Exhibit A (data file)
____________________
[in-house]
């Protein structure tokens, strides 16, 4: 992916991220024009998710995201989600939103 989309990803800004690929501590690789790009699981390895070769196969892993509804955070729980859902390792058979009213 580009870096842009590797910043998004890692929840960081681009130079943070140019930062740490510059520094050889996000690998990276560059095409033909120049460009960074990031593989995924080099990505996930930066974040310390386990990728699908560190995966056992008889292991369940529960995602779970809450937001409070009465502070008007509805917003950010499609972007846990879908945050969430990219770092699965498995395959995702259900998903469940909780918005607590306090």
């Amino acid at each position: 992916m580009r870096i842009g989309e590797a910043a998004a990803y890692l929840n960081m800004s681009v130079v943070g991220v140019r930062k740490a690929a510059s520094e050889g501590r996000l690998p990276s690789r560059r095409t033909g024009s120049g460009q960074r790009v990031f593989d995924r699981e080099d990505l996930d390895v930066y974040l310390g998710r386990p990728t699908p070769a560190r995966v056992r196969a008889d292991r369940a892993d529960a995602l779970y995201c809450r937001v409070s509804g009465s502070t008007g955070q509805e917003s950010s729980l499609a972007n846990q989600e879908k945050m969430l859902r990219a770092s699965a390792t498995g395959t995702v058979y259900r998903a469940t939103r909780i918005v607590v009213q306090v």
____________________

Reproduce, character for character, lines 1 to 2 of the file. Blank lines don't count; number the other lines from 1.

[in-house]
């Protein structure tokens, strides 16, 4: 992916991220024009998710995201989600939103 989309990803800004690929501590690789790009699981390895070769196969892993509804955070729980859902390792058979009213 580009870096842009590797910043998004890692929840960081681009130079943070140019930062740490510059520094050889996000690998990276560059095409033909120049460009960074990031593989995924080099990505996930930066974040310390386990990728699908560190995966056992008889292991369940529960995602779970809450937001409070009465502070008007509805917003950010499609972007846990879908945050969430990219770092699965498995395959995702259900998903469940909780918005607590306090």